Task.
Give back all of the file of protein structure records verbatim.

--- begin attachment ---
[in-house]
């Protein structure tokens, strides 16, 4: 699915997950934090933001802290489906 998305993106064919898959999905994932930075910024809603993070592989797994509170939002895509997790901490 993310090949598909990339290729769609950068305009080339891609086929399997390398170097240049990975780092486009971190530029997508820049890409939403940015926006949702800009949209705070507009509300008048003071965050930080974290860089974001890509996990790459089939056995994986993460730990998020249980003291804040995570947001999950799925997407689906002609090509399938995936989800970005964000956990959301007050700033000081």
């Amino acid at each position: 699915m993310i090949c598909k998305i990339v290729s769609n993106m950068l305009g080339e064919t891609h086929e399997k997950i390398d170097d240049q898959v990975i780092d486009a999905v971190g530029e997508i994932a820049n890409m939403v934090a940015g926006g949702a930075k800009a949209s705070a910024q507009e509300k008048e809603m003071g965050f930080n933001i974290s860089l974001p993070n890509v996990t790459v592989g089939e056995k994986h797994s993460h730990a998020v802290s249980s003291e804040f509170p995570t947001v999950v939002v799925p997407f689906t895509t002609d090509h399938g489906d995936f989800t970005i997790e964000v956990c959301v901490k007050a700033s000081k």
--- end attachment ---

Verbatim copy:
[in-house]
């Protein structure tokens, strides 16, 4: 699915997950934090933001802290489906 998305993106064919898959999905994932930075910024809603993070592989797994509170939002895509997790901490 993310090949598909990339290729769609950068305009080339891609086929399997390398170097240049990975780092486009971190530029997508820049890409939403940015926006949702800009949209705070507009509300008048003071965050930080974290860089974001890509996990790459089939056995994986993460730990998020249980003291804040995570947001999950799925997407689906002609090509399938995936989800970005964000956990959301007050700033000081």
């Amino acid at each position: 699915m993310i090949c598909k998305i990339v290729s769609n993106m950068l305009g080339e064919t891609h086929e399997k997950i390398d170097d240049q898959v990975i780092d486009a999905v971190g530029e997508i994932a820049n890409m939403v934090a940015g926006g949702a930075k800009a949209s705070a910024q507009e509300k008048e809603m003071g965050f930080n933001i974290s860089l974001p993070n890509v996990t790459v592989g089939e056995k994986h797994s993460h730990a998020v802290s249980s003291e804040f509170p995570t947001v999950v939002v799925p997407f689906t895509t002609d090509h399938g489906d995936f989800t970005i997790e964000v956990c959301v901490k007050a700033s000081k």